Super-resolution Traction Force Microscopy for measuring mechanical forces in living cells

Traction Force Microscopy (TFM) has long been used to measure the forces cells exert on their environment – recent advances mean it is ready to go SUPER-RESOLUTION. Euro-BioImaging is now offering all researchers access to super-resolution Traction Force Microscopy (SR-TFM) at our Finnish Advanced Light Microscopy Node in Turku, Finland. This method was originally developed to improve the spatial resolution of TFM, because we wanted to measure the forces from individual focal adhesions in photosensitive cells such as human pluripotent stem cells (hPSCs). In this interview, Dr Aki Stubb, from the University of Cambridge, explains how super-resolution Traction Force Microscopy works.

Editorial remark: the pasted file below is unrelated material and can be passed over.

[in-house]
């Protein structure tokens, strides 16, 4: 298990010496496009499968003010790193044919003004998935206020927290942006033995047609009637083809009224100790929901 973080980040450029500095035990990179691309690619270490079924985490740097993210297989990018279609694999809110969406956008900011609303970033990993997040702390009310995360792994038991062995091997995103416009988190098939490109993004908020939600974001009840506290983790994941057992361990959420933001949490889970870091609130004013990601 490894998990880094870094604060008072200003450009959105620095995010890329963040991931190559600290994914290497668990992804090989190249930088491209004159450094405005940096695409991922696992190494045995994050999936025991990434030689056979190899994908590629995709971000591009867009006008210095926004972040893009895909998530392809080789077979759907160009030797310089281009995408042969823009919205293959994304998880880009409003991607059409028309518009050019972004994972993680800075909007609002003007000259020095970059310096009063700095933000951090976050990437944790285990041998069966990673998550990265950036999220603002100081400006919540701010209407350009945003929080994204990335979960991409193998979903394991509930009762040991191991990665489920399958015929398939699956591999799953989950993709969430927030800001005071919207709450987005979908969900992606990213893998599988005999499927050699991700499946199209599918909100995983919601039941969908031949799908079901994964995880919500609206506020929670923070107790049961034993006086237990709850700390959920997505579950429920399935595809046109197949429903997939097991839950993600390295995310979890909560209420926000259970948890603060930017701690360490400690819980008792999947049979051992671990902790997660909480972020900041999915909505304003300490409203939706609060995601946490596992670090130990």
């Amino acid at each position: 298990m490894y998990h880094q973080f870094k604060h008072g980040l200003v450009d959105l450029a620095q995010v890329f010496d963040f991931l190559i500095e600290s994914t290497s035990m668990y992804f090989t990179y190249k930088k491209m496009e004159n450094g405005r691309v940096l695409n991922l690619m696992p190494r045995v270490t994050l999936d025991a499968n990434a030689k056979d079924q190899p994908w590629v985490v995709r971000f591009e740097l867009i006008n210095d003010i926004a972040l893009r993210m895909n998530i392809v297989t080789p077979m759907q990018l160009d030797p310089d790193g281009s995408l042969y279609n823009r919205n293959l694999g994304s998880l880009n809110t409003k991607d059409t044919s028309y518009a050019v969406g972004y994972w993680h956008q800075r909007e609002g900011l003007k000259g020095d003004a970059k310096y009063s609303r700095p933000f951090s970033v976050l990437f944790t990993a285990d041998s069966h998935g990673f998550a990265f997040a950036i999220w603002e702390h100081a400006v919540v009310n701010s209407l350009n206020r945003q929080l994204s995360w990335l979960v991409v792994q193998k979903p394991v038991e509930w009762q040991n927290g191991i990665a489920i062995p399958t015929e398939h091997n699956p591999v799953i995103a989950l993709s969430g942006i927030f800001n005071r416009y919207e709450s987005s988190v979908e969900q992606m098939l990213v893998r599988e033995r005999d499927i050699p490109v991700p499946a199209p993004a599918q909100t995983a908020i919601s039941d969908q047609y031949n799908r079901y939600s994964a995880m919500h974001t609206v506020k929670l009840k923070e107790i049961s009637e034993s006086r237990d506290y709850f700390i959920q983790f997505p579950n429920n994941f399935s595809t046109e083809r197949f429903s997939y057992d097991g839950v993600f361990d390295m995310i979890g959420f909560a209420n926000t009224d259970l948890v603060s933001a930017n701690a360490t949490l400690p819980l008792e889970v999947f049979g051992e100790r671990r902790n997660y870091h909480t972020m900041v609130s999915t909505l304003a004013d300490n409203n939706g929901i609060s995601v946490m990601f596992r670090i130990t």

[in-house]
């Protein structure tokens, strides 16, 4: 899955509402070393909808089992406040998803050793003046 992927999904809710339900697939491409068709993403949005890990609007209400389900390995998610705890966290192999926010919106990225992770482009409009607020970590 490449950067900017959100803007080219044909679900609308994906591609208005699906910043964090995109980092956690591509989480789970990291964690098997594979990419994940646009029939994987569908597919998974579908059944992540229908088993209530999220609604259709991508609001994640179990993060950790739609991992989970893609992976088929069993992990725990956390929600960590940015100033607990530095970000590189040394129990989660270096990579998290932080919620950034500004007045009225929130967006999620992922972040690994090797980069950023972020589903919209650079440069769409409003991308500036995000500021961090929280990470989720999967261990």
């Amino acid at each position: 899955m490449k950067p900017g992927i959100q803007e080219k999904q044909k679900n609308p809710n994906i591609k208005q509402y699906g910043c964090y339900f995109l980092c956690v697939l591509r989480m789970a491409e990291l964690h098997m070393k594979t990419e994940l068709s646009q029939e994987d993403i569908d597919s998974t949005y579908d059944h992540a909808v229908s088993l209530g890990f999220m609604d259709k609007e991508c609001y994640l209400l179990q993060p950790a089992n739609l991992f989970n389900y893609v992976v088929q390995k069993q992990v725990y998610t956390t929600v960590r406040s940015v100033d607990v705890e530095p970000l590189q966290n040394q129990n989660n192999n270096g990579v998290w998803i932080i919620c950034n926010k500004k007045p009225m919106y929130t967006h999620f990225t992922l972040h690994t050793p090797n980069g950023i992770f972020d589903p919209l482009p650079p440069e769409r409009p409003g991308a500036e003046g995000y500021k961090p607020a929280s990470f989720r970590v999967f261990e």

Super-resolution TFM requires a combination of microscopy methods that are all offered at the Finnish Advanced Light Microscopy Node of Euro-BioImaging. The facility offers fast and high-quality confocal microscopy and/or spinning disk microscopy methods needed to image the fluorescent beads embedded in the hydrogels, as well as the atomic force microscopy methods needed to calibrate the stiffness of the gels, and the actual TFM mathematical analysis needed for the final results. Furthermore, the facility offers full support and personalised service on all the steps, from gel preparation to data analysis.

Read the whole article here.